Not long ago, Ryan was known more for its losing streaks — really long losing streaks. But since running the table last season in District 5-5A, the Lady Raiders can't stop winning. Ryan's 25-17, 25-18, 25-14 sweep of Sherman on Tuesday pushed its district win streak to 16 matches dating to its win in the 2015 regular-season finale. The Lady Raiders went on to win all 12 district games in 2016 before starting this year's playoff push with three-straight wins.
Below are the Denton Record-Chronicle High School Football Game Changers for Week 3:Gage Campbell, LB, ArgyleCampbell put together a well-rounded night on defense as Argyle improved to 3-0 with a win over rival Celina. The senior linebacker piled up 13 tackles, two for loss, with two fumble recoveries and two sacks. One of his fumble recoveries was returned for a touchdown.
As we head into Week 4 of the high school football season, only Ryan and Argyle remain unbeaten among Denton-area teams. As good as both programs are, though, it is difficult to stay perfect. The Denton Broncos learned that this week in another down-to-the-wire finish. Liberty Christian, the other previously unbeaten team, lost to Gilmer. Meanwhile, we had teams rebound from tough losses and a few more that continue to struggle.
Muck Rack makes it simple to find people, tweets, or articles that mention any name, keyword, company, hashtag etc. We've compiled this guide to help you make the most of your search.
Selecting a term
Start searching tweets, articles from media outlets, articles mentioned in tweets, journalists'
names, titles and bios with some suggested searches:
Companies or Topics (e.g. iPhone, Microsoft)
Phrases (e.g. "cloud computing") — use quotes to keep the terms together
Twitter handles (e.g. @username) — returns those who have mentioned or replied to
Names (e.g. "David Pogue")
Hashtags (e.g. #sxsw, #london2012)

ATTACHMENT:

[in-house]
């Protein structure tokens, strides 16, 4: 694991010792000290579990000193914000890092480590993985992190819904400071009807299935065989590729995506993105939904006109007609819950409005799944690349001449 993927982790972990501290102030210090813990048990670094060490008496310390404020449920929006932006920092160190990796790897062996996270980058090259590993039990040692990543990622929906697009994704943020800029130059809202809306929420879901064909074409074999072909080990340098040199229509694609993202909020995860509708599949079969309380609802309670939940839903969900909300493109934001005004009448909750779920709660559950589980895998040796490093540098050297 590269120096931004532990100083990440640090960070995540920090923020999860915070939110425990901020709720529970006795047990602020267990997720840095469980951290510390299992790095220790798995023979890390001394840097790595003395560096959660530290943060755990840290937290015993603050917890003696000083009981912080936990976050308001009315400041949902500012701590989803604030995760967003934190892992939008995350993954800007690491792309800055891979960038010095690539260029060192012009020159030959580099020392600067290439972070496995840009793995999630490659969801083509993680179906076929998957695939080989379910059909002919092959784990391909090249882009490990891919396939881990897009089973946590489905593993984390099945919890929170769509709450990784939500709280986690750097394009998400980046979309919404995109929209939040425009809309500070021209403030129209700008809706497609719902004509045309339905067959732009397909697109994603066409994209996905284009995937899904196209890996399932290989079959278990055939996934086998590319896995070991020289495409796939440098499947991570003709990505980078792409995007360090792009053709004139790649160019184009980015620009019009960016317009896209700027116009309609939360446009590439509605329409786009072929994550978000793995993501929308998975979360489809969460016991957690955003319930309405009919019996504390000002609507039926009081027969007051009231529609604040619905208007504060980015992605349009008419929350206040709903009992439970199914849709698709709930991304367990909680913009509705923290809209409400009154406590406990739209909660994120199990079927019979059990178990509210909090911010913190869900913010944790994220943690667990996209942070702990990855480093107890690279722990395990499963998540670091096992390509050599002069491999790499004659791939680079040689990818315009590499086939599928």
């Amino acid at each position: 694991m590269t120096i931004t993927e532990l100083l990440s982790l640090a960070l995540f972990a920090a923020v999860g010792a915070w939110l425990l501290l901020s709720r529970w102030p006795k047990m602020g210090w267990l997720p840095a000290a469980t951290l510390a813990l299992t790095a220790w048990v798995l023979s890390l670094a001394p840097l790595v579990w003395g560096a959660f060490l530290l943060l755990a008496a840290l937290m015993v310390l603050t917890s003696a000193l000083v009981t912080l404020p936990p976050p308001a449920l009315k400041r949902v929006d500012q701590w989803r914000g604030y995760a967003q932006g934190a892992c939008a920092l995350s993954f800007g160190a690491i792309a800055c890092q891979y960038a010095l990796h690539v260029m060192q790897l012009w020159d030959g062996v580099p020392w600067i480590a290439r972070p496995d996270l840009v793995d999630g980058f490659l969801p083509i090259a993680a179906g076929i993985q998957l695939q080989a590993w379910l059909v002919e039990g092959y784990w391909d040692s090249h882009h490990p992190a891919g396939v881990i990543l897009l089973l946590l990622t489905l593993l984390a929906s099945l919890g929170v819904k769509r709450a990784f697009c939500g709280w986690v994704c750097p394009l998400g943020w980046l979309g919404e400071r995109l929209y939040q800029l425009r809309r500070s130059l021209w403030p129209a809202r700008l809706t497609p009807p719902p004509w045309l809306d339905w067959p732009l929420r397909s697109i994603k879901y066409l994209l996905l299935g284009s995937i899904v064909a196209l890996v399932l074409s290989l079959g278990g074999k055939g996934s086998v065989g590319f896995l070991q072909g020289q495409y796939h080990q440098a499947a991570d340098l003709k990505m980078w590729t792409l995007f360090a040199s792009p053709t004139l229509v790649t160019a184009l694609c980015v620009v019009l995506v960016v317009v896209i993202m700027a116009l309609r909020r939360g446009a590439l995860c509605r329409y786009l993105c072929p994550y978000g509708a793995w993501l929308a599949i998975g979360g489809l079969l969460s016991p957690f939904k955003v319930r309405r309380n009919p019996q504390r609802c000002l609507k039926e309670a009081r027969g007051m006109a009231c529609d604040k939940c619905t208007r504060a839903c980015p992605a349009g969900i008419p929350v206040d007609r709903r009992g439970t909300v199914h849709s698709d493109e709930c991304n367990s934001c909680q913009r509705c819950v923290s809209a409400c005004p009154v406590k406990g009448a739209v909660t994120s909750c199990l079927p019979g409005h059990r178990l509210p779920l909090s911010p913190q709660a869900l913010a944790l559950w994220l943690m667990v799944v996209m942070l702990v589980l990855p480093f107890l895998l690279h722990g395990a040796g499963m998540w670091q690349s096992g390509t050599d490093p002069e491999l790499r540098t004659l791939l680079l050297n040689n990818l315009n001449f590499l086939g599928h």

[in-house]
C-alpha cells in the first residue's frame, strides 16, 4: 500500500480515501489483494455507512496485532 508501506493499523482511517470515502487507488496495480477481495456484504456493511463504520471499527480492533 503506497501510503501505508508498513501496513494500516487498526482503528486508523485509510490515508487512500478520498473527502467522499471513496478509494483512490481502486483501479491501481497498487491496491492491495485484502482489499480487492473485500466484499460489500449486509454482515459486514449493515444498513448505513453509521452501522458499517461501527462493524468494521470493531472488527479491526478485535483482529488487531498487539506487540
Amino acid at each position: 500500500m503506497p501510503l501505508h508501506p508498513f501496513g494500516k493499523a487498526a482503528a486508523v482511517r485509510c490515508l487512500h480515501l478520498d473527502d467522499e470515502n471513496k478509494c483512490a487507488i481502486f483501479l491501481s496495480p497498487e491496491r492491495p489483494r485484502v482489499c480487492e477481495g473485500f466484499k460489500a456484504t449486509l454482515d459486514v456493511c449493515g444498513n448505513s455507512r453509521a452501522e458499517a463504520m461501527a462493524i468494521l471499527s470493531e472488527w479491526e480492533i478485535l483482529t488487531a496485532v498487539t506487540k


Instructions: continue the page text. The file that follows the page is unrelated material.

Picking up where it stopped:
Bio details (e.g. vegan, Olympics, father)
Muck Rack's Advanced Search allows for many boolean operators.
Find results that mention multiple specified terms, use AND or
+. For example, ensure each result contains both Elon Musk and Mark Zuckerberg by
searching Obama AND Romney or Obama + Romney.
Use the operators OR or , to broaden your search when you'd like either of
multiple terms to appear in results. (This is the default behavior of our search when no operators
are used.) For example, search for democrat OR republican to find results that refer to
Democrats and/or Republicans.
Use NOT or - to subtract results from your search. For
example, searching Disney will yield results about the Walt Disney Company as well as Walt Disney
World Resort. To exclude mentions of Disney World, search for Disney -World or Disney
When using one of these operators with a phrase, enclose it in quotation marks. For example, you can
find results about smartphones excluding Apple's iPhone 4S by searching smartphone -"iPhone
Exact case matching or punctuation
If you're searching for a brand name or keyword that relies on specific punctuation marks or capitalization, you can
find results that match your exact query by adding matchcase: before the keyword you're searching for, like matchcase:E*TRADE .
Use parentheses to separate multiple
boolean phrases. For example, to find journalists talking about having fun in Disney World or
Disneyland, search for ("disney world" OR disneyland) AND fun.
An asterisk can be used to search for any variation of a root word truncated by the asterisk. For example, searching for admin* will return results for administrator, administration, administer, administered, etc.
A near operator is an AND operator where you can control the distance between the words. You can vary the distance the near operation uses by adding a forward slash and number (between 0-99) such as strawberries NEAR/10 "whipped cream", which means the strawberries must exist within 10 words of "whipped cream".